"In Search of Strategic Perspective: A Tool for Mapping the Market in Postsecondary Education"
Higher education often sees itself as an enterprise so unabashedly complex that it can't be sorted, classified, or pigeonholed. In actuality, 20 years of public policy based on the precept "student choice shall rule" has created a market for postsecondary education that can be readily described, even quantified. The research presented in this issue by the Institute for Research on Higher Education provides a tool that institutions can use to describe that market, find their places within it, and identify what they need to do in the future. This article also marks the first issue of The Landscape as a forum for research sponsored by the National Center for Postsecondary Improvement (NCPI).
"The Heart of the Matter: What Really Drives the Cost of an Undergraduate Education"
What are our tuition dollars actually paying for? The research presented in this issue is based on the work of a team of graduate students at the University of Pennsylvanias Graduate School of Education: Greg Dubrow, Steven Feld, Jennifer Giancola, Shaio-Rei Pan, and Weibin Xu. In an attempt to understand how colleges and universities operate within constrained budgets, these students examined institutional data from the Integrated Postsecondary Education Data Systems (IPEDS) to determine how a by number of private liberal arts colleges spend their discretionary revenue.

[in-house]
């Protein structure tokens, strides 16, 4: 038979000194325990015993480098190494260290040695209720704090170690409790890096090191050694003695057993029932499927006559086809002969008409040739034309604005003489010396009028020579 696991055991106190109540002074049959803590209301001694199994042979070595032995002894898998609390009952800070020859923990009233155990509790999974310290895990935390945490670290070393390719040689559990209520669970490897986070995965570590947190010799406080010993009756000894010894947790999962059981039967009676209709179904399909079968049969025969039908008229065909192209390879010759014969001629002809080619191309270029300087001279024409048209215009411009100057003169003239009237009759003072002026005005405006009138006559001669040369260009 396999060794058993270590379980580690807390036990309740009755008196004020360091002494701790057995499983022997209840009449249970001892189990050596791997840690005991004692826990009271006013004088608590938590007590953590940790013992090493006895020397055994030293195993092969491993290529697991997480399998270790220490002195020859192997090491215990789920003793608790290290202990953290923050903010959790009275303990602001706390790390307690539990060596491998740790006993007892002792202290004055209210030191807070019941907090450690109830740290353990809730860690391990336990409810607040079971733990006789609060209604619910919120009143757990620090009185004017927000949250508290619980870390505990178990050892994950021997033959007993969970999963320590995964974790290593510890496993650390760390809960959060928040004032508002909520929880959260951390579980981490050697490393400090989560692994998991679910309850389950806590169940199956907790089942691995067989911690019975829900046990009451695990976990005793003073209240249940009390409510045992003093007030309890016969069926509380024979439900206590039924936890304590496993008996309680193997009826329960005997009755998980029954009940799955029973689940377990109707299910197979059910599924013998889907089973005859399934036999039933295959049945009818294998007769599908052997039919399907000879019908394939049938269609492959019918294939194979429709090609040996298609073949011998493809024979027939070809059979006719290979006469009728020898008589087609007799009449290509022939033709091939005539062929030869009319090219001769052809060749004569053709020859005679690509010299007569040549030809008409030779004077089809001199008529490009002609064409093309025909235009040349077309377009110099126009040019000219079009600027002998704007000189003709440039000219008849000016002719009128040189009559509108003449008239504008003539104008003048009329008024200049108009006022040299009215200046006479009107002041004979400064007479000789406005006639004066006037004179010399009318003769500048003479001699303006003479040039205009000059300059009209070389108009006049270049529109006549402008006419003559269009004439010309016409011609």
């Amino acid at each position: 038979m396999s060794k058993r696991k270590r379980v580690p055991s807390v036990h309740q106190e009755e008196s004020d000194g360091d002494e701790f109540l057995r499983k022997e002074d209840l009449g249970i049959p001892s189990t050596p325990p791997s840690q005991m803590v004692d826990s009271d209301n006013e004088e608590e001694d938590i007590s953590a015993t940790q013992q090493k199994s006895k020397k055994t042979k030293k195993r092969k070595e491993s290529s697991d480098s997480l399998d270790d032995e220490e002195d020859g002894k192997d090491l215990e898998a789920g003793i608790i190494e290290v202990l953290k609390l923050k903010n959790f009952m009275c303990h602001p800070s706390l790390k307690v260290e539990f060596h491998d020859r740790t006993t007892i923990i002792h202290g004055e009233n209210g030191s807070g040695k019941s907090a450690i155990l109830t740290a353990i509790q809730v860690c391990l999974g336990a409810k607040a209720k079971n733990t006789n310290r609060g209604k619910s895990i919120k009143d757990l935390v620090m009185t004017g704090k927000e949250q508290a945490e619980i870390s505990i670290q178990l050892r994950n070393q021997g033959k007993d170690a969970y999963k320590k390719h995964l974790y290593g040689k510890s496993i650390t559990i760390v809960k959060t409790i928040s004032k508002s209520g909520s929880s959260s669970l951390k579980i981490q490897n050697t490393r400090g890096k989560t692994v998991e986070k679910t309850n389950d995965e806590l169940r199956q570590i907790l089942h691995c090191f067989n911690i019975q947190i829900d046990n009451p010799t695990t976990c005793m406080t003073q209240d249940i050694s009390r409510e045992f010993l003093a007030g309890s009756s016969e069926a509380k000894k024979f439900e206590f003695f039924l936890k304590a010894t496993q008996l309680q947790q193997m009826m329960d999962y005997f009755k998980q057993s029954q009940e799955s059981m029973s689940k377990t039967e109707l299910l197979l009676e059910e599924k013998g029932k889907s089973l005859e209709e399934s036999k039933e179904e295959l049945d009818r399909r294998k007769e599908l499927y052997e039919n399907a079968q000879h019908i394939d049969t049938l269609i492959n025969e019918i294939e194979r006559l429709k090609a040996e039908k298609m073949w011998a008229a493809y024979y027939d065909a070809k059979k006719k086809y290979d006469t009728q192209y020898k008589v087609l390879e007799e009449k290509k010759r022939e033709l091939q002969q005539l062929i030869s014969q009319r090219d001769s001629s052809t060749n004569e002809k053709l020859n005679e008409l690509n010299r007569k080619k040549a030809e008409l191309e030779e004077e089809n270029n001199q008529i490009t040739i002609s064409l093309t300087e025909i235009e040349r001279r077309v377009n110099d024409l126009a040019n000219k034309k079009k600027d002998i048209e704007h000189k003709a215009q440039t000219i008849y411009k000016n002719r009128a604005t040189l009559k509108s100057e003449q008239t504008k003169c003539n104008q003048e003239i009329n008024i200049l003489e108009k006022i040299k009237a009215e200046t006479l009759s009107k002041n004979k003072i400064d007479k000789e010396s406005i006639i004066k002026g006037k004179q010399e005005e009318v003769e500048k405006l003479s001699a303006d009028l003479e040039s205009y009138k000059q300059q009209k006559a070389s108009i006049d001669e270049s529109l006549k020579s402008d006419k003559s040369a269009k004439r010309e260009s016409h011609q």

"Adding It Up: The Price-Income Squeeze in Higher Education"
For higher education, the days of low cost (in terms of tuition) and high return (in terms of future income) have been replaced with the paradoxical sense that a college degree, while increasingly necessary, is also necessarily less rewarding. Developed as a part of the Knight Higher Education Collaborative's Executive Education Program for higher education senior administrators, the analysis presented in this issue of The Landscape examines the changing economic benefits of a college education.
"Where the Dollars Are: The Market for Employer-Paid Continuing Education"
This issue of The Landscape presents a basic analysis of the continuing education market, using newly collected data drawn from the National Employer Survey. It describes the market's basic contours: who is buying and for which employees; where opportunities for inroads can be found; and how higher education can better compete with other vendors for employers' continuing education dollars.
"Finding Proof in the Pudding: The Viability of Reform in Higher Education"
This issue of The Landscape focuses on the characteristics and achievements of colleges and universities nominated in 1996 for the Pew Leadership Award for the Renewal of Undergraduate Education, as well as the changes implemented by three award-winning institutions. More than simply changing curricula and administrative structures, what the winners shared most was success in changing their campus cultures without distorting their missions.